Assistant to DeKalb CEO Ellis invokes 5th Amendment 30 times

| September 23, 2014
Joanne Wise, client partner with Ciber, an IT consulting firm, continues her testimony in court on Monday, September 22, 2014, in the trial of suspended DeKalb County CEO Burrell Ellis.  (Atlanta Journal Constitution Photo)

Joanne Wise, client partner with Ciber, an IT consulting firm, continues her testimony in court on Monday, September 22, 2014, in the trial of suspended DeKalb County CEO Burrell Ellis. (Atlanta Journal Constitution Photo)

DECATUR  — The lead attorney for DeKalb County CEO Burrell Ellis, Craig Gillen, asked for a mistrial after Ellis’ former assistant testified in the influence peddling trial in Decatur.

Gillen said Hall prejudiced the jury after invoking her Fifth Amendment right not to incriminate herself 30 times.  Most of those times, Superior Court Judge Courtney Johnson ordered Hall to answer the questions. Hall wasn’t required to testify about whether she had accepted money from vendors or perjured herself before a special grand jury.

Hall said Ellis was “upset” that Joanne Wise, who worked for a technology contractor called Ciber Inc., hadn’t returned his phone calls for campaign contributions.

“He was angry they had not returned his phone call, that there was no excuse for them not having returned his phone call,” Hall told jurors.

“He indicated he was going to tell their boss they provided poor customer service and they were rude.”  Superior Court Judge Courtney Johnson rejected Gillen’s request.

Hall told a special grand jury she indirectly received money from vendors, but Senior Assistant District Attorney Christopher Timmons said the money was a gift and didn’t rise to the level of bribery.

Joanne Wise, who worked for Ciber Inc., said she told Ellis in March 2012 that the company wasn’t going to do business with DeKalb County anymore because of a disagreement over contract terms.

“He said that’s a good thing, because you weren’t going to get more business anyway,” Wise told a jury.

Wise said Ellis grew angry and rude when she wouldn’t return his phone calls, and he threatened to report her for poor customer service.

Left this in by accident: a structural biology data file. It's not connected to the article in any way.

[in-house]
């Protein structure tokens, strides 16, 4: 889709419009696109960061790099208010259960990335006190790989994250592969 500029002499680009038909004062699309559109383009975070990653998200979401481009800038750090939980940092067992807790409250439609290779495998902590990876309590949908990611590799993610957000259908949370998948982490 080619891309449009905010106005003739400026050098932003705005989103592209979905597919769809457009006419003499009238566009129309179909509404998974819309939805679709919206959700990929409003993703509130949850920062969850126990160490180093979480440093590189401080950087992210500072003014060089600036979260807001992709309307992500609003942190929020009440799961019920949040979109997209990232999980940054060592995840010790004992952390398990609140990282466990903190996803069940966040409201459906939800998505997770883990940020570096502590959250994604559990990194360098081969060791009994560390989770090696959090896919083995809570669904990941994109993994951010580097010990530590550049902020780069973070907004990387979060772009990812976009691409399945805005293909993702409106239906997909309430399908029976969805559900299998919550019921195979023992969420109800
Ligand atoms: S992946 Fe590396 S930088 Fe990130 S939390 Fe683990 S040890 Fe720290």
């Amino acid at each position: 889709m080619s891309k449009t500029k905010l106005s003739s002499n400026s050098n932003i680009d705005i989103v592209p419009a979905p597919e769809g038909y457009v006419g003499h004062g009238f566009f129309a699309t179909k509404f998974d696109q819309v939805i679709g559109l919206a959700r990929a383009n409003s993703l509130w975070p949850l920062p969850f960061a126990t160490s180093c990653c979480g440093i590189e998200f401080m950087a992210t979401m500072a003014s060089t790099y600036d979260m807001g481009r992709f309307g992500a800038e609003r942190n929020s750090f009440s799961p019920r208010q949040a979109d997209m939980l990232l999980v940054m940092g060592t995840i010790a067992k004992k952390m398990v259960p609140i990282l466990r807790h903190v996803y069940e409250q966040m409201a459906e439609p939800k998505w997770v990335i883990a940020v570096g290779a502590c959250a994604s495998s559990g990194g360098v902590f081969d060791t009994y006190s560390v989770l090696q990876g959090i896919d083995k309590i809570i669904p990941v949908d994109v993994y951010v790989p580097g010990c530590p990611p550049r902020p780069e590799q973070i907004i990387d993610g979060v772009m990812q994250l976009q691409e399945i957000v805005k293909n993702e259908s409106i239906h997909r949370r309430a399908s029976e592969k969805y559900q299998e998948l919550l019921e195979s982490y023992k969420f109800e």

“And then he said, ‘and you call yourself a good mom,’” Wise said.

“My impression of what the meeting was about, really, was that the meeting was about a campaign contribution,” Morris told jurors.

“I needed to do the right thing,” said Chris Morris, director of the DeKalb County Community Development Department. “The company had been responsive. Obviously it was not the response that was desired.”

Morris was the first witness of the day in Ellis’ ongoing trial. He’s accused of strong-arming county contractors into making campaign donations.  The company, National Property Institute, later made a contribution and didn’t lose its $1 million contract with the county to rehab foreclosed homes.

Morris, a long-time DeKalb County government employee is testifying about a “strange” request from DeKalb County CEO Burrell Ellis to arrange a meeting with a contractor he had sought campaign contributions from.  Ellis’ trial entered its second week of testimony Monday with Chris Morris, director of the DeKalb County Community Development Department, taking the stand. Ellis is fighting charges that he shook down vendors for campaign cash.

Morris said Ellis asked her to arrange a meeting with National Property Institute, which had declined to give Ellis a campaign donation.
Ellis told Morris the meeting wouldn’t be about political fundraising — it was about the company’s lack of responsiveness to his phone calls.

“He said his initial call was about a campaign contribution, but now it’s not about that,” Morris told the jury. “He said he wanted me to set the meeting up because they were non-responsive.”

Ellis’ primary defense so far appears to be that he was concerned about vendors who wouldn’t return his phone calls, and it didn’t matter whether they gave him a donation.

Some content courtesy The Atlanta Journal Constitution

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